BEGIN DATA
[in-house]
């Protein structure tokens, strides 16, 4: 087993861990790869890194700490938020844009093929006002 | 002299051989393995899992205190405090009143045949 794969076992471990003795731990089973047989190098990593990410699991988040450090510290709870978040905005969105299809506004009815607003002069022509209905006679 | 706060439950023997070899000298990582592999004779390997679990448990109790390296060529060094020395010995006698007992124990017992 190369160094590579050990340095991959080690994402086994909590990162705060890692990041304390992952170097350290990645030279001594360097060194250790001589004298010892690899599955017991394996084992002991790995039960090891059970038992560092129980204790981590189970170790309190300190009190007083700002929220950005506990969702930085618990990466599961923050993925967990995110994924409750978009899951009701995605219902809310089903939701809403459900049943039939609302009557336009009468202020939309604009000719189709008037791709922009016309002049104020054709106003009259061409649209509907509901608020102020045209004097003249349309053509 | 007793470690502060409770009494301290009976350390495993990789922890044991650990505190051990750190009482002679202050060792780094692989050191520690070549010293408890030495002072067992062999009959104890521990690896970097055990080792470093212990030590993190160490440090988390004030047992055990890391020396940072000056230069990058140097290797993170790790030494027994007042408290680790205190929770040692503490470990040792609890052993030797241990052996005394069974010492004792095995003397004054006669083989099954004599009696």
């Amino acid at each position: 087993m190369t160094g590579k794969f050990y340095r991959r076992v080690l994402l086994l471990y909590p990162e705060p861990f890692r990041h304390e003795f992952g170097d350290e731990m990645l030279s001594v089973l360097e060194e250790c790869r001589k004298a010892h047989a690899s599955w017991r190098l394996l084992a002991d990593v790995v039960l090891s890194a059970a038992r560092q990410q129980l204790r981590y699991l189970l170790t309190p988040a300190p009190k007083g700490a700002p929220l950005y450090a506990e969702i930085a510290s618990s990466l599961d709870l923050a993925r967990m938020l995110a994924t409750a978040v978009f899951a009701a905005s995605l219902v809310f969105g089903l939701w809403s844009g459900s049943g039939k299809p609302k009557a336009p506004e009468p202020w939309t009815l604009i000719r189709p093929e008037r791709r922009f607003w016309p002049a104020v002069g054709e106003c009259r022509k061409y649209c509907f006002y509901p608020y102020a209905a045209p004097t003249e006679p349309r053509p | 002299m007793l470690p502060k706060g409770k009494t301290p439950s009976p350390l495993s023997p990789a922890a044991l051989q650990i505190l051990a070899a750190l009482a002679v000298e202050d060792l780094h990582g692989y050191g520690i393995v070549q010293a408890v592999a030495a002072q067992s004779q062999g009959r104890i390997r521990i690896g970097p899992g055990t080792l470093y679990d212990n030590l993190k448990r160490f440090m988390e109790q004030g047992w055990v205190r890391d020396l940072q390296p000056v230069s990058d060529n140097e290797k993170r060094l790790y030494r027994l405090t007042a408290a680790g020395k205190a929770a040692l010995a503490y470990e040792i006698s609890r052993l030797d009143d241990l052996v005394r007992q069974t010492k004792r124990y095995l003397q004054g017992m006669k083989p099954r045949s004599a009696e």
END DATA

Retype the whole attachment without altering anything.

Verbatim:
[in-house]
């Protein structure tokens, strides 16, 4: 087993861990790869890194700490938020844009093929006002 | 002299051989393995899992205190405090009143045949 794969076992471990003795731990089973047989190098990593990410699991988040450090510290709870978040905005969105299809506004009815607003002069022509209905006679 | 706060439950023997070899000298990582592999004779390997679990448990109790390296060529060094020395010995006698007992124990017992 190369160094590579050990340095991959080690994402086994909590990162705060890692990041304390992952170097350290990645030279001594360097060194250790001589004298010892690899599955017991394996084992002991790995039960090891059970038992560092129980204790981590189970170790309190300190009190007083700002929220950005506990969702930085618990990466599961923050993925967990995110994924409750978009899951009701995605219902809310089903939701809403459900049943039939609302009557336009009468202020939309604009000719189709008037791709922009016309002049104020054709106003009259061409649209509907509901608020102020045209004097003249349309053509 | 007793470690502060409770009494301290009976350390495993990789922890044991650990505190051990750190009482002679202050060792780094692989050191520690070549010293408890030495002072067992062999009959104890521990690896970097055990080792470093212990030590993190160490440090988390004030047992055990890391020396940072000056230069990058140097290797993170790790030494027994007042408290680790205190929770040692503490470990040792609890052993030797241990052996005394069974010492004792095995003397004054006669083989099954004599009696």
């Amino acid at each position: 087993m190369t160094g590579k794969f050990y340095r991959r076992v080690l994402l086994l471990y909590p990162e705060p861990f890692r990041h304390e003795f992952g170097d350290e731990m990645l030279s001594v089973l360097e060194e250790c790869r001589k004298a010892h047989a690899s599955w017991r190098l394996l084992a002991d990593v790995v039960l090891s890194a059970a038992r560092q990410q129980l204790r981590y699991l189970l170790t309190p988040a300190p009190k007083g700490a700002p929220l950005y450090a506990e969702i930085a510290s618990s990466l599961d709870l923050a993925r967990m938020l995110a994924t409750a978040v978009f899951a009701a905005s995605l219902v809310f969105g089903l939701w809403s844009g459900s049943g039939k299809p609302k009557a336009p506004e009468p202020w939309t009815l604009i000719r189709p093929e008037r791709r922009f607003w016309p002049a104020v002069g054709e106003c009259r022509k061409y649209c509907f006002y509901p608020y102020a209905a045209p004097t003249e006679p349309r053509p | 002299m007793l470690p502060k706060g409770k009494t301290p439950s009976p350390l495993s023997p990789a922890a044991l051989q650990i505190l051990a070899a750190l009482a002679v000298e202050d060792l780094h990582g692989y050191g520690i393995v070549q010293a408890v592999a030495a002072q067992s004779q062999g009959r104890i390997r521990i690896g970097p899992g055990t080792l470093y679990d212990n030590l993190k448990r160490f440090m988390e109790q004030g047992w055990v205190r890391d020396l940072q390296p000056v230069s990058d060529n140097e290797k993170r060094l790790y030494r027994l405090t007042a408290a680790g020395k205190a929770a040692l010995a503490y470990e040792i006698s609890r052993l030797d009143d241990l052996v005394r007992q069974t010492k004792r124990y095995l003397q004054g017992m006669k083989p099954r045949s004599a009696e």